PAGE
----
I can’t believe that it has been four years since I read a book by Brent Weeks. I remember his Night Angel trilogy with delight, and sharing this joy with several YAs also into adventure fantasy. But four years? Where has the time gone? Anyway in December I received The Blinding Knife for review and discovered it was book 2…so drag out the eReader and download book 1. And last week I enjoyed a delicious 10 hour train ride with nothing else to do but read!
So, book 1 of a fantasy trilogy, The plot is all about establishing the fantasy world and identifying the various characters who will play a part. Generally there is also time spent sorting out the good guys from the bad guys, and establishing the basis for the magical power available in this world. OK – World divided into 7 parts, each ruled by a magician able to transform one colour of light into physical matter. Each colour has special properties – red is explosive, green is wild, etc. Theoretically in charge of the whole world is the Prism, a magician able to separate white light into it’s various colours and then build using each colour. Actually though the White is in control. The Prism has a secret, in fact he has lots of secrets, and not all of them are secure. Enter the poor fat boy from the provinces. His village has just been destroyed and he is the only survivor because under stress he discovered that he could use light to cause damage. Poor Kip is taken to the capitol and soon identified as the Prism’s bastard son. But is he?
As I was reading this I remembered why I loved Weeks’ writing so much. He very cleverly twists the fantasy conventions just enough to be different. Certainly this book started out very clearly separating the good guys from the evildoers, but before the end you just couldn’t be sure. And actually, who is the Black Prism? Is it the prisoner or Kip? Even now I am not at all sure.
It is going to take some personal discipline to avoid moving straight on to book 2, but I am back to work this week and need to catch up on some YA reading.
Most of you will realise by now that I adore reading Joe Abercrombie’s fantasy. He has a gritty writing style and has developed an extensive cast of characters to suit. Most of all he loves writing about his Northmen. But I never expected him to put one of his Northmen into the Wild Wild West!
The story opens with the young woman Shy visiting the local town trying to sell the annual grain harvest from her farm. With her is the big strong, and cowardly, man, Lamb, who had lived with the family during her mother’s final years. The town sets the background for the story so well, introducing the gold rush and the character of the people on the road. When Shy and Lamb get home they discover their hired man dead and the two children kidnapped. Suddenly the two are on the trail of the ‘bad guys’. And therein lies the story.
I won’t spoil the surprise about Lamb’s true identity. Some reviews I have read of this book indicated that the reader hadn’t guessed until very late in the tale. Obviously they hadn’t read the First Law trilogy closely enough. I’ll just say, welcome back to one of my favourite characters.
As with all of Abercrombie’s writing, the reader needs to be prepared for violence. But all except for the bloodless westerns of the 50s, this genre requires violence to move the story forward. In amongst the violence this time, there are some wonderful and generous humans, even if Temple doesn’t think he is.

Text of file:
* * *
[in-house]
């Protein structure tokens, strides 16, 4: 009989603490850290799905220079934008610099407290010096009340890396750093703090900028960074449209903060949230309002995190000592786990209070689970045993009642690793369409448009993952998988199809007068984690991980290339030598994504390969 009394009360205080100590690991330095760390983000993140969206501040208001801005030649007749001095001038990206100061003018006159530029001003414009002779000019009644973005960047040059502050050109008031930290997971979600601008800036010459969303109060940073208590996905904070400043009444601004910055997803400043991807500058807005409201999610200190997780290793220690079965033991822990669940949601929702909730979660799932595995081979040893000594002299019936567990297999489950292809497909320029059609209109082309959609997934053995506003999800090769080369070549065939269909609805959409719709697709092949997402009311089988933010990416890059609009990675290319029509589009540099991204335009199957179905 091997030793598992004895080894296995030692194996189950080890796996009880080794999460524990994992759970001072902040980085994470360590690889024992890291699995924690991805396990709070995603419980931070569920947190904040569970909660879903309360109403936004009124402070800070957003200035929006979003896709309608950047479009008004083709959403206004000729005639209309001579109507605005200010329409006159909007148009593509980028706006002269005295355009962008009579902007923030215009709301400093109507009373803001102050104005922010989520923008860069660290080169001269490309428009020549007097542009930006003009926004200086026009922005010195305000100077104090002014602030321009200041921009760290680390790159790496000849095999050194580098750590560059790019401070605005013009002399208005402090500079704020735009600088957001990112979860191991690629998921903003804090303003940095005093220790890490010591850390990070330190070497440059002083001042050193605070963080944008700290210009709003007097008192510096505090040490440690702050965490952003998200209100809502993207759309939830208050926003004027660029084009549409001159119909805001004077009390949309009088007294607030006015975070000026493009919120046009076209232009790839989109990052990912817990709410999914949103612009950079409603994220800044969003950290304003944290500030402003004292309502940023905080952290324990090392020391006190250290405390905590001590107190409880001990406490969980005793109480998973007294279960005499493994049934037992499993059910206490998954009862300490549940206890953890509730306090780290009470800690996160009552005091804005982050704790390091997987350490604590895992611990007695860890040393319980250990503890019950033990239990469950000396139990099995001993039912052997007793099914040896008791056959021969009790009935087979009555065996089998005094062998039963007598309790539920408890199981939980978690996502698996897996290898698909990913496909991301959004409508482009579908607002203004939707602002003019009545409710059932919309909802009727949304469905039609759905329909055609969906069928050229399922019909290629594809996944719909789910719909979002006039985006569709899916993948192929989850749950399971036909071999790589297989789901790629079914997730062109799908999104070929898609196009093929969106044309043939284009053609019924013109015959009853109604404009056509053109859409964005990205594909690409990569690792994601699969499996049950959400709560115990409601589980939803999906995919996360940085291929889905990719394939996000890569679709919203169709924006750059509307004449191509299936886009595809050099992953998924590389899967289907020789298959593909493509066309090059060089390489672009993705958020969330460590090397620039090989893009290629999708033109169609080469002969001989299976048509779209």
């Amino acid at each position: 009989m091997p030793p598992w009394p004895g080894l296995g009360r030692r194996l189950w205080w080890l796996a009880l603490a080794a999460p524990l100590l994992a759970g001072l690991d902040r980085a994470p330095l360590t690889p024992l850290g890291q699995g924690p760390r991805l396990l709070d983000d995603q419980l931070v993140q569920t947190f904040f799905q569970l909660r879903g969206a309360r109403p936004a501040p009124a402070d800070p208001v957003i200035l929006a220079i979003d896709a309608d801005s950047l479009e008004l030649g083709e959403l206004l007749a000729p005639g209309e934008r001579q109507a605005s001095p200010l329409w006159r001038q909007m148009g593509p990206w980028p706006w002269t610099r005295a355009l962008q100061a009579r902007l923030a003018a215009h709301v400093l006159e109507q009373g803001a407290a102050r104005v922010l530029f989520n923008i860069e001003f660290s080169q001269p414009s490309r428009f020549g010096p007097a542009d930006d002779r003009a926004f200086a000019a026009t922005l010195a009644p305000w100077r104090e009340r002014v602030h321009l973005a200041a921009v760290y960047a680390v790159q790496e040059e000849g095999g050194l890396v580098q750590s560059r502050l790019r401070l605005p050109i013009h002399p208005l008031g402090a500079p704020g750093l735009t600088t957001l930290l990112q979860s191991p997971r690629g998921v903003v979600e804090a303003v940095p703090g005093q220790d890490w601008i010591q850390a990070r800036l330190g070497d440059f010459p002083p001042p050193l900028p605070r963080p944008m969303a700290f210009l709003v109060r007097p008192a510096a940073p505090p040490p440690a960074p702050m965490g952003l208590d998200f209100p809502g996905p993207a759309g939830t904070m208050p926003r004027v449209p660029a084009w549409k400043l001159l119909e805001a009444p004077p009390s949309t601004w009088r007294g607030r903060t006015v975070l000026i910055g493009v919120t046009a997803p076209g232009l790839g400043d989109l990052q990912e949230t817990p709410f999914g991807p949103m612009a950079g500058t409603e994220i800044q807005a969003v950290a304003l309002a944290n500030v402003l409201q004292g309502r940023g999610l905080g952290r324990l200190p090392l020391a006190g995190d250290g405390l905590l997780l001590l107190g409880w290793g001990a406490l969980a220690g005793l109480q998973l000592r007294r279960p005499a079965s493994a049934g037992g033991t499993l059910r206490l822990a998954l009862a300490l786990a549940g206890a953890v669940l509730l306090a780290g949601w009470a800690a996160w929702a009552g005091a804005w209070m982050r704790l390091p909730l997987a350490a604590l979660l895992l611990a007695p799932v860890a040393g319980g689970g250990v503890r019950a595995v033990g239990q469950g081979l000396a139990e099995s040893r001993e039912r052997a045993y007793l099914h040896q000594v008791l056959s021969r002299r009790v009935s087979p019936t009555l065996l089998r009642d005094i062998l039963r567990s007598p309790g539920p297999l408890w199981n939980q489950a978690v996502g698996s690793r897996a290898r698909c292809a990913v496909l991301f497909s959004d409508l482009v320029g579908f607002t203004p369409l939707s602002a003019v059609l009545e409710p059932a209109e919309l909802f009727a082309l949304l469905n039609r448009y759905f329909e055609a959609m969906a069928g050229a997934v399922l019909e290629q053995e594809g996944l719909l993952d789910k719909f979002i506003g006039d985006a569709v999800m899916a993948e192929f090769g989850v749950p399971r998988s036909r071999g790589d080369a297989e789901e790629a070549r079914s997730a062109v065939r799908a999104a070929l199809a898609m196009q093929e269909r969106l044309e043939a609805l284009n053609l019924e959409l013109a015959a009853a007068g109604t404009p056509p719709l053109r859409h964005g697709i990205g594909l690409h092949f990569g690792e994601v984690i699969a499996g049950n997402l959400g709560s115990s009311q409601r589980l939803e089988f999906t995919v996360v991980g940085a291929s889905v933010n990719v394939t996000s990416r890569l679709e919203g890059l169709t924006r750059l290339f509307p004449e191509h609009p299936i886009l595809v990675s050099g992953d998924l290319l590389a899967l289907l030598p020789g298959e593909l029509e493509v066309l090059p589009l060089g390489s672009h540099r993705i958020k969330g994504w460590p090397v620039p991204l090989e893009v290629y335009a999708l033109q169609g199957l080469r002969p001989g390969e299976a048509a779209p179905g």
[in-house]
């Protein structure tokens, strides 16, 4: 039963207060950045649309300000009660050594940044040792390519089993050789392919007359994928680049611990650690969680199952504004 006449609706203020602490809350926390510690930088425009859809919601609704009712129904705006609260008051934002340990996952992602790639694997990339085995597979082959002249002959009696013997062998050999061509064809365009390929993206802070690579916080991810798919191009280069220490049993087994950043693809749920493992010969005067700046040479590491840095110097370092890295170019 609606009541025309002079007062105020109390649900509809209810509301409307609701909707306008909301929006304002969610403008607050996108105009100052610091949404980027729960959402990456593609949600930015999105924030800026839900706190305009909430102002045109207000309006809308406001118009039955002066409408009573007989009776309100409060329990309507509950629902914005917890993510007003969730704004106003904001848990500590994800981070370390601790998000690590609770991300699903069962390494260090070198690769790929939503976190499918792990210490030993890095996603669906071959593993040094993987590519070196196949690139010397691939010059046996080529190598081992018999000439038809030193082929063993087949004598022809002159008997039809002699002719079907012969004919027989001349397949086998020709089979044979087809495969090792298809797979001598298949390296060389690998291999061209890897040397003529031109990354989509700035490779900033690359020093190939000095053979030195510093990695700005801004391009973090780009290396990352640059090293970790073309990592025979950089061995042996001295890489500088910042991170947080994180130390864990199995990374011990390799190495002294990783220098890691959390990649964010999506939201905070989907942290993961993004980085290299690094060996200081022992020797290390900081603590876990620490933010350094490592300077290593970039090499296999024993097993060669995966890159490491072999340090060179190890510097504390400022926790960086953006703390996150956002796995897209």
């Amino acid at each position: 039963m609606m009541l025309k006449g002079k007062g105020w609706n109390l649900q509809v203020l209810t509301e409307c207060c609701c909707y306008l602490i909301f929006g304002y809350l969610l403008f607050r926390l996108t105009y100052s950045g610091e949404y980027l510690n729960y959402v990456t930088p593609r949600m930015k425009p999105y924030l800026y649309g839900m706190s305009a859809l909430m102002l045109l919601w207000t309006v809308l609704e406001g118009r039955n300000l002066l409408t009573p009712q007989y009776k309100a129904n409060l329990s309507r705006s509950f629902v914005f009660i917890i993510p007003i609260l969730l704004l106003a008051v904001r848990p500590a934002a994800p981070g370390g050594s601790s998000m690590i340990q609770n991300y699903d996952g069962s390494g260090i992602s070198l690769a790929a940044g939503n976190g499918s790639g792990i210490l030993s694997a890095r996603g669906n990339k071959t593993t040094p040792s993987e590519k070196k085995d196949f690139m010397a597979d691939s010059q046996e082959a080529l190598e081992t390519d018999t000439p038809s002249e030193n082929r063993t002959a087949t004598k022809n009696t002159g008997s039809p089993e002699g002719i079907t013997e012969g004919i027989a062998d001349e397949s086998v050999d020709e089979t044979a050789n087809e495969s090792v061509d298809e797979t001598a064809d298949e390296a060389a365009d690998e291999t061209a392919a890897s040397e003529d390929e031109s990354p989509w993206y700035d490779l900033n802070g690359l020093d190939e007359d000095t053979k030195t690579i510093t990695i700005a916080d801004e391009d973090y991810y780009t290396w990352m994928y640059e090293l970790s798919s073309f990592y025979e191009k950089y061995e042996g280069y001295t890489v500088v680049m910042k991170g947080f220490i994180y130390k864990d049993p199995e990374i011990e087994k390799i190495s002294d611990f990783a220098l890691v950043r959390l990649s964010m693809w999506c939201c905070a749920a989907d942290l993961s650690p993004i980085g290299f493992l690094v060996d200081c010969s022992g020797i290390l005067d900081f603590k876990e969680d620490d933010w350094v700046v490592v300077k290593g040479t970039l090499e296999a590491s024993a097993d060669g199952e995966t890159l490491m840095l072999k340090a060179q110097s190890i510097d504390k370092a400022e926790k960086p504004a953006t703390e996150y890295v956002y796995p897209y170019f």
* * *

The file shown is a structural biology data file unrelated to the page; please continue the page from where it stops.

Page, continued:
This is a book to be savoured. A pre-industrial Western plot with the swords and just a touch of sorcery fantasy. Loved it.
I was given a copy of this thriller by a bookseller ages ago. He claimed it was one of the best YA novels that he had ever read. I dipped into it at the time and found the writing style a bit ‘in your face’ and decided that it could wait. Now I am trying to clean up my ‘old’ books and decided to push through those first pages…and found a riveting thriller beyond.
Victims for their whole lives Shelley and her mother escape to a quiet place in the country and establish a quiet peaceful home. Finally they can go about their lives without someone else telling them, or forcing them, to do whatever. Then one night their haven is invaded and Shelley fights back.
This is a debut novel and Reece sometimes appears to have little faith in his readers. OK, we all get the title, even I, who have been accused of misunderstanding literary references. So there is no need for the continual mice references in the first chapters.
I also really did not like Shelley and her mother as people. Sometimes it is difficult to deal with those who wear a ‘victim’ sign, and these two had it painted glow in the dark.
But once the home invasion started, there was no putting it down. This book became a psychological thriller far better than most.
Review #10 – 94 to go. So far I am well on track to finish the Mad Reviewer Challenge!
Once upon a time nearly every book written for young adults addressed some social issue – drugs, drinking, eating disorders, mental illness, abuse – you name it and there was a book about it. Reality fiction seemed to be all that publishers were interested in. Then suddenly everything changed – now it is supernatural, fantasy, adventure, and sometimes all in one book. This novel seems to turn the clock back, but in a very good way.